> 1. David's example returns an <lg> in the TEI namespace, so you
> probably don't want to wrap the <xi:include> *inside* an <lg>
This is most certainly a true observation (and I don't think anyone
in the conversation up to now was suggesting that <xi:include> go
inside <lg> -- I certainly wasn't).
> 2. I'm not sure in what sense "the semantics are defined for you"
> with xInclude:
I meant that when a processor or person runs across an <xi:include>
element he, she, or it "knows" what is supposed to happen: the
<xi:include> is to be replaced with the (well-formed tree fragment
of) found by resolving the attributes, or (failing that) the
<xi:fallback> contents. This knowledge comes from the TEI Guidelines
and the W3C XInclude specification. It is not incumbent on the user
of <xi:include> to define for future generations what it means.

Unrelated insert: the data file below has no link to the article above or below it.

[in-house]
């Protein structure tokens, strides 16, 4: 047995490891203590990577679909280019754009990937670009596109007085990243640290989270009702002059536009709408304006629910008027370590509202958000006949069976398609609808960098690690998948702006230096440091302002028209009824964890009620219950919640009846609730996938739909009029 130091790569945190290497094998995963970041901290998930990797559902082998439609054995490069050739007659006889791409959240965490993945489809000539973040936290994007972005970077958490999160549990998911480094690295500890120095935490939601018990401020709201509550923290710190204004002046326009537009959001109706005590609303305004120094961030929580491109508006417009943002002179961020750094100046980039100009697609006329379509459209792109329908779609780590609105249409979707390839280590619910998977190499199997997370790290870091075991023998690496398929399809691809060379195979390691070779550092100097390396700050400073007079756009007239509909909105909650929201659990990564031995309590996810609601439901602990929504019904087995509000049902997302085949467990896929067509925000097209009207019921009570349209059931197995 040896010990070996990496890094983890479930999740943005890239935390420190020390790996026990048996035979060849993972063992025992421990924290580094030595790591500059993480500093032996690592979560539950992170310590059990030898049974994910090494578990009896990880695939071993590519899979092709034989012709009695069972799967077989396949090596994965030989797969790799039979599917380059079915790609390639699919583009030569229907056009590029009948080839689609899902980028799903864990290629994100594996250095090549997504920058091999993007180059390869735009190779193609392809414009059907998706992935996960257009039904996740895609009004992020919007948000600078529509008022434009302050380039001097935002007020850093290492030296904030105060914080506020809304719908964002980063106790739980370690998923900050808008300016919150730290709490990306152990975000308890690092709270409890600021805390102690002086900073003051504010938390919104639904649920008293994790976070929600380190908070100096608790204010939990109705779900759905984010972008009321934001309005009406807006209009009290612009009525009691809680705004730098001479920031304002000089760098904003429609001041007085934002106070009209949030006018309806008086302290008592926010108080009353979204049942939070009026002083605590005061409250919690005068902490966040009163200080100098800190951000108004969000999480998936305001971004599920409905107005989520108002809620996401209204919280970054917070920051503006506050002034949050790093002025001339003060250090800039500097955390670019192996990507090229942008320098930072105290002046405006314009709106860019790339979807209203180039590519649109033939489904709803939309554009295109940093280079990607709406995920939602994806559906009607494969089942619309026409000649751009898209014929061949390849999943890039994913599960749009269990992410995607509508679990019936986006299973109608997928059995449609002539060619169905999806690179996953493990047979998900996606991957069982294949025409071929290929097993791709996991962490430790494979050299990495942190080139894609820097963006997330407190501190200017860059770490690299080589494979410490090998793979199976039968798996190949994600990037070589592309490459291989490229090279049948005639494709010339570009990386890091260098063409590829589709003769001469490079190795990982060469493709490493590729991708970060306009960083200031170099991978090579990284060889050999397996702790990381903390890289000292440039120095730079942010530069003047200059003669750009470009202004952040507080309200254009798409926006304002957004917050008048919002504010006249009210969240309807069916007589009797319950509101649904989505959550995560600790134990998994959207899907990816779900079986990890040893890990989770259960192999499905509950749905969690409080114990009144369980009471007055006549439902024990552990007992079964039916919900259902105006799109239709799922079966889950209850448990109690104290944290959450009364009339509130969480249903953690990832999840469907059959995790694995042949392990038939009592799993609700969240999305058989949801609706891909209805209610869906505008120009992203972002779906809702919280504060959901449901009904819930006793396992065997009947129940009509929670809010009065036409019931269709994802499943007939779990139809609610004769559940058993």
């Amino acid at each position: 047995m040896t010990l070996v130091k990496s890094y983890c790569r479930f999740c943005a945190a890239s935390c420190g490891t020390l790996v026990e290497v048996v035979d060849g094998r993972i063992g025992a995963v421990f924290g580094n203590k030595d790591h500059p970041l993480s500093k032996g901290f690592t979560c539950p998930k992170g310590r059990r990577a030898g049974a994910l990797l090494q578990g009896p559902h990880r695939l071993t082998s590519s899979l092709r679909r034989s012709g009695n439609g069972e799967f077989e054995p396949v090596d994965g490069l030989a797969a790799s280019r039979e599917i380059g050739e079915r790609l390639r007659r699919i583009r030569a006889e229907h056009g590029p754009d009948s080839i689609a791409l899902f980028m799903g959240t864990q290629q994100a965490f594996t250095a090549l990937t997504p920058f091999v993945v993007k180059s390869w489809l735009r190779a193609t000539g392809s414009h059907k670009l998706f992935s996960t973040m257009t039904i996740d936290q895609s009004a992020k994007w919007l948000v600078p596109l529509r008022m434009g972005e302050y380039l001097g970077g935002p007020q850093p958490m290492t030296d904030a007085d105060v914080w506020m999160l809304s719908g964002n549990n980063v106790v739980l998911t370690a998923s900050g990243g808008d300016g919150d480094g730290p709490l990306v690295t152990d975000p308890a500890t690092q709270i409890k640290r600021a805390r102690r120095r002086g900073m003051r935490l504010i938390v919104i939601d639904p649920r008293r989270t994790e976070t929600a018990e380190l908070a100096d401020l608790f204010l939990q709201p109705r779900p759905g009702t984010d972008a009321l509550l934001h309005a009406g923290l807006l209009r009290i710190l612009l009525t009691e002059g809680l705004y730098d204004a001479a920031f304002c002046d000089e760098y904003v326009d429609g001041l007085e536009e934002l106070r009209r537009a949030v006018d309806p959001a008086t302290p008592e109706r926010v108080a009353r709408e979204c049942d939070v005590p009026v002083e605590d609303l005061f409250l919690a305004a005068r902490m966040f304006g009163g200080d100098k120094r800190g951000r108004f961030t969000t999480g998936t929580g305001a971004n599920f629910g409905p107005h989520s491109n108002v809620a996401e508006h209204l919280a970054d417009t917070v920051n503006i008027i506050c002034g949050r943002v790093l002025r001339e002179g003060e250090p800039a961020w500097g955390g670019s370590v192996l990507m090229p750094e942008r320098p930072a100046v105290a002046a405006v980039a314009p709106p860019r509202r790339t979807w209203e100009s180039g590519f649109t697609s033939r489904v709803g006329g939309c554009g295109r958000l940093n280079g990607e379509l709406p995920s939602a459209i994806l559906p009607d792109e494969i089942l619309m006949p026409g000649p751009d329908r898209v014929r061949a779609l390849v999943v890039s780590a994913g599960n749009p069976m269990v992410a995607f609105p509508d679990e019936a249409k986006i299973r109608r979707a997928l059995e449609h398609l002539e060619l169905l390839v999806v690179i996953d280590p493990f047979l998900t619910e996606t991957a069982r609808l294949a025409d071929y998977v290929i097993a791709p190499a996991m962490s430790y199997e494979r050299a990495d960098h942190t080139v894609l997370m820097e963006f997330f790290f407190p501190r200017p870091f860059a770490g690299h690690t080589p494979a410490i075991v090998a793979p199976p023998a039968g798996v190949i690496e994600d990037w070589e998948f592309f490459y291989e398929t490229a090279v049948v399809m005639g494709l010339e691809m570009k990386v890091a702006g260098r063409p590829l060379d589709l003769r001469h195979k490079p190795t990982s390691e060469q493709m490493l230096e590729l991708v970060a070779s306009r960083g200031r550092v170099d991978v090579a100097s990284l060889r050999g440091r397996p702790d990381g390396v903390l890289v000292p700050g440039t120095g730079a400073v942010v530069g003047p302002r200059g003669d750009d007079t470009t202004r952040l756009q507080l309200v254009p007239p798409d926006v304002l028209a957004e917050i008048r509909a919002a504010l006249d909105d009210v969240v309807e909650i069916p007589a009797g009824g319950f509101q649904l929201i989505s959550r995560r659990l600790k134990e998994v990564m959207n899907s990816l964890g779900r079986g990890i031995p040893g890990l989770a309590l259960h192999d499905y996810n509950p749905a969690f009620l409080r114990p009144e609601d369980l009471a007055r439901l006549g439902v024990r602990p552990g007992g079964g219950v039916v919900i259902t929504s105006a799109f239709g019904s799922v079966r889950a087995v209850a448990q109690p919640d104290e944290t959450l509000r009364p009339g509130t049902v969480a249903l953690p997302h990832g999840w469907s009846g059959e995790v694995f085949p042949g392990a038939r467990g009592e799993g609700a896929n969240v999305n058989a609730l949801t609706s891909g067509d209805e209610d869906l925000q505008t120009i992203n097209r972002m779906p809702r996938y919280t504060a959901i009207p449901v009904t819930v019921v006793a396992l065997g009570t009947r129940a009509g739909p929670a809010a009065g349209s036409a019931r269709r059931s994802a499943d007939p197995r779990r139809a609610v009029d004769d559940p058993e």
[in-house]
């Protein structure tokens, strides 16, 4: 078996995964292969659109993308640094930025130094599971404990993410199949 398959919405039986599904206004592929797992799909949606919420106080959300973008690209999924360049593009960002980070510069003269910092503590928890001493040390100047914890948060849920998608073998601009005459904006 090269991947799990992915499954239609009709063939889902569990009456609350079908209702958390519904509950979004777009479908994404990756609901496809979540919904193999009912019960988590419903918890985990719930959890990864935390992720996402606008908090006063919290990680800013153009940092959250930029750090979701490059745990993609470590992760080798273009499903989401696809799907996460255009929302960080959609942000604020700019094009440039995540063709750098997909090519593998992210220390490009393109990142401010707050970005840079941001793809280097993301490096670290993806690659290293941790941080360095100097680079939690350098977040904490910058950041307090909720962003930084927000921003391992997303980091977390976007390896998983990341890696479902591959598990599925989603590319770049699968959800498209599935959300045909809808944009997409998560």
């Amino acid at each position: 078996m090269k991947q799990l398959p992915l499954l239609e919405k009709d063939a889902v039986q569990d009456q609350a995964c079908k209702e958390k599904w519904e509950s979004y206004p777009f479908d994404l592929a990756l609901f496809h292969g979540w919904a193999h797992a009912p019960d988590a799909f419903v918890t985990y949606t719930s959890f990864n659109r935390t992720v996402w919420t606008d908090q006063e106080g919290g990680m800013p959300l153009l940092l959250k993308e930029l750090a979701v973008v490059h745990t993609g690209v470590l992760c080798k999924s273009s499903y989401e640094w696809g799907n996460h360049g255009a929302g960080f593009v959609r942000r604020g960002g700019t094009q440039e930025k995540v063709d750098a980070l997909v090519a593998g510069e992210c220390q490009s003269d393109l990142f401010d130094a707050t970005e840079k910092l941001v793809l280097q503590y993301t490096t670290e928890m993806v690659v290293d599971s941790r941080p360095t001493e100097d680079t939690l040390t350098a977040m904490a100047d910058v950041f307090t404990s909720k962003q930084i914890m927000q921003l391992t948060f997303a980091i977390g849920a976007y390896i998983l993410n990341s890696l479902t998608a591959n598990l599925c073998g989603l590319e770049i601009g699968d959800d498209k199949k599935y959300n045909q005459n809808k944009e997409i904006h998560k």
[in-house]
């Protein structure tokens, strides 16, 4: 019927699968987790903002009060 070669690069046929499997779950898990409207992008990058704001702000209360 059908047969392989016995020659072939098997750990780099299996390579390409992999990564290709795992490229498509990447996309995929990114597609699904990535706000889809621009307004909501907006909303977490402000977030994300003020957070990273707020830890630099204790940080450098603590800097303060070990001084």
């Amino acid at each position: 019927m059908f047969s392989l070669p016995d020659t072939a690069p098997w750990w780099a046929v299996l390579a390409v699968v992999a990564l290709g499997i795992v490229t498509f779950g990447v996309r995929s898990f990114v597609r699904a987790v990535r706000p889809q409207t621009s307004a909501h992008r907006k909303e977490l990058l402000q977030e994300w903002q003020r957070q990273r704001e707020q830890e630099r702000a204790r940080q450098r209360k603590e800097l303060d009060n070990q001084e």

> 3. @copyOf has the interesting property that whatever is returned
> by its target replaces the element which carries it; hence (a) what
> is returned must be an well formed element (b) its semantics
> (tagname) are explicit in the document -- surely a good thing!
Right. And property (a) is exactly the same with <xi:include>, where
property (b) is not available with <xi:include>.
> 4. The fallback mechanism of xi:include is useful, certainly, but
> I'm not sure how helpful it is in the general case. If the pointer
> to the resource you need is broken, in general no amount of falling
> back is going to help you. Presumably though a fallback in
> xi:include does permit you to supply another xi:include e.g. to go
> and try another location?
Yes, an <xi:fallback> can contain an <xi:include>. See
http://www.w3.org/TR/xinclude/#fallback-example. An <xi:fallback>
could even contain a
thus mixing-and-matching your inclusion paradigms.